Variable / Chop
In firm, bumped-up conditions and dense snow, the skis seemed happiest just rallying through this stuff. Again, they’re fairly straight, and pretty stiff. They aren’t designed either to get all turny or excel at slow speeds.
Having said that, with these detuned a lot, it will be interesting to get the MVP into trees and bumps and see how much more easily they pivot. After all, these do have a lot of rocker, they’re just also relatively straight and stiff. In Las Leñas, they were not the smooth pivot machines that the Atomic Automatics were (and the Automatics didn’t have the high-speed stability of the MVP), but I’m excited to continue to play with the tune and see how I can tweak these.
No real surprises here. The combination of the MVP’s stiff shovels and ample rocker meant that, despite their more centered / less traditional mount, I wasn’t getting any tip dive, nor did I ever feel like the shovels were folding up on me. There were no wacky balance issues on this ski, either, despite the significant rocker. The tails have a substantial, smooth, and supportive flex.
The runs I had where we were in deeper snow, the MVPs planed nicely and still felt best at speed, skiing centered, light, and loose. (Once again, this probably shouldn’t come as a surprise given that this is a comp ski that is an evolution of a model Praxis used to make called the Mountain Jib.)
Some Obvious Statements, Speculative Pondering, and Early Conclusions
1) The Obvious: The more you’re looking for this to be your deep-pow ski, the more I think you’d be wise to soften up on the flex. Kevin’s model is on the stiff end of the medium / stiff spectrum, and if I didn’t have a fatter ski for deeper days, I’d probably opt to go slightly softer. (But I do have fatter skis for deeper days, and I like the flex of this particular pair, FWIW.)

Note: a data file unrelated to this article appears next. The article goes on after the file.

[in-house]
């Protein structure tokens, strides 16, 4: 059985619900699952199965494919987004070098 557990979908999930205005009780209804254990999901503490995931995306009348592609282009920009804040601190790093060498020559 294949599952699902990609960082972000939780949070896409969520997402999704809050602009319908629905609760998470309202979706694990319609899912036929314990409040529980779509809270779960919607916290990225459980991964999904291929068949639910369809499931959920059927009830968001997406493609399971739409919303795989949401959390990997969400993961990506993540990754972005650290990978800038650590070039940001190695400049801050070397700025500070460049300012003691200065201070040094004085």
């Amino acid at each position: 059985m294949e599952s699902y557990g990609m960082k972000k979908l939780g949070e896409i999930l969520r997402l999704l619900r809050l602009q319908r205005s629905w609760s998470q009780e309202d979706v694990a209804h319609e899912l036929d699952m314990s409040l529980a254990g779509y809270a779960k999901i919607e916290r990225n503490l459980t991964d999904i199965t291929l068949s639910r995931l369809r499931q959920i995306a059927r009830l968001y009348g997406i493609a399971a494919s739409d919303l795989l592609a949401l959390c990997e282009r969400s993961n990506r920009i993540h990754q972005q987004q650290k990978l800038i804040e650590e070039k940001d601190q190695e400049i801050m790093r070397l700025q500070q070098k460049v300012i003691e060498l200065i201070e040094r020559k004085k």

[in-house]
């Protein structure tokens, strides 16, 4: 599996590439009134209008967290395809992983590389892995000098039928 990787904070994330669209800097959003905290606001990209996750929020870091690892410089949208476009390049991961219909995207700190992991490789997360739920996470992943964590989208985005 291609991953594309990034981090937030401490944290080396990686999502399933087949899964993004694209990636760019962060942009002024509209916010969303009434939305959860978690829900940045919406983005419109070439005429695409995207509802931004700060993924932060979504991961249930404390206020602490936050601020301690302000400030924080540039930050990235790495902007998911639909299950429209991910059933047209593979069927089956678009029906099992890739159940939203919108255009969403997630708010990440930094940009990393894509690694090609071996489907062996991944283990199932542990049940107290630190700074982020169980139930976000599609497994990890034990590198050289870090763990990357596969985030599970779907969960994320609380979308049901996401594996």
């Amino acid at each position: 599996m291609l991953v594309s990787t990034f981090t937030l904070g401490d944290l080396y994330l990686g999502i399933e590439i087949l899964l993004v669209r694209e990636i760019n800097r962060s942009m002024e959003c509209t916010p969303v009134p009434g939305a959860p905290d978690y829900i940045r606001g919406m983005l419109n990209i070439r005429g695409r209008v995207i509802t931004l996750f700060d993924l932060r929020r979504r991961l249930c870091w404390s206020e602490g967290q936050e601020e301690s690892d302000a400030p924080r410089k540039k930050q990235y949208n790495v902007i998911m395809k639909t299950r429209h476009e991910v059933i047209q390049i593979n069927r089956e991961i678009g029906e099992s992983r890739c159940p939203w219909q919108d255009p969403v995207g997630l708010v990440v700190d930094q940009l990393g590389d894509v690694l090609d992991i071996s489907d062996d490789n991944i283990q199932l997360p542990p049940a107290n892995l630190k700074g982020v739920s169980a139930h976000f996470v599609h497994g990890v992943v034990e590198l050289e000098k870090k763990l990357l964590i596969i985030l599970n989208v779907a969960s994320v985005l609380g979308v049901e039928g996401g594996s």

2) The Speculative: This is a pretty stiff, pretty center-mounted, pretty rockered, relatively fat ski. That all makes for an interesting combination, and, again, I wish I was able to spend less time adjusting the tune to taste and spend more time getting used to this ski. I know that, originally, Praxis was going to give this ski a more subtle rocker profile, and I am personally curious what that would look like, since, as I’ve said, I wouldn’t be breaking out a 110mm ski on bigger storm days. I think the subtler rocker profile / increased effective edge length would allow this ski to carve and track a bit better, and I think the shovels are substantial enough that tip dive would still be a non-issue. As always, it just depends on what you want or need a ski to do.
3) The Provisional Upshot: The MVP presents an interesting combination of a playful design (forward mount, significant tip and tail rocker, permits powerful slashes) mixed with a big-mountain / serious-business design (stiff flex, modest sidecut, high-speed stability). The more directional and traditional your style, the less confident I currently am to guarantee that you will adore this ski. (You might prefer one of the MVP’s relatives, the Praxis Freeride or the Praxis Rx.)
Having said that, I’m a directional, non-jibby skier, and now that I’ve got these skis tuned the way I want them, I can’t wait to get them up to Taos, Alta, or Jackson, to see how they handle tight trees, bumps, etc.
But you know who I am confident will like this ski? Strong, playful skiers. This ski—especially our particular version of this ski—is a true hybrid. Some people ski really hard, and some people ski really playfully. If you do both, I think you’ll be a fan. And part of the reason I think this because Jason Hutchins skis hard and plays, and he already is a big fan, so you should now read his initial review of the Praxis MVP.
NEXT PAGE: ROCKER PROFILE PICS
Question: What ski is among the absolute best in its class, yet far too few skiers know about it? Answer: The Praxis Protest. It's a big ski that deserves to have a much, MUCH bigger following.
There are pro models and then there are Pro Models. The Praxis MVP is Kevin O'Meara's, and we are taking to Las Leñas the pair that Kevin literally built for himself to compete on this season. Not many skis out there appear to offer the MVP's level of playfulness, stability, and versatility.
The Fischer Big Stix 110 shines precisely where most tip and tail rockered skis falter. Take a look.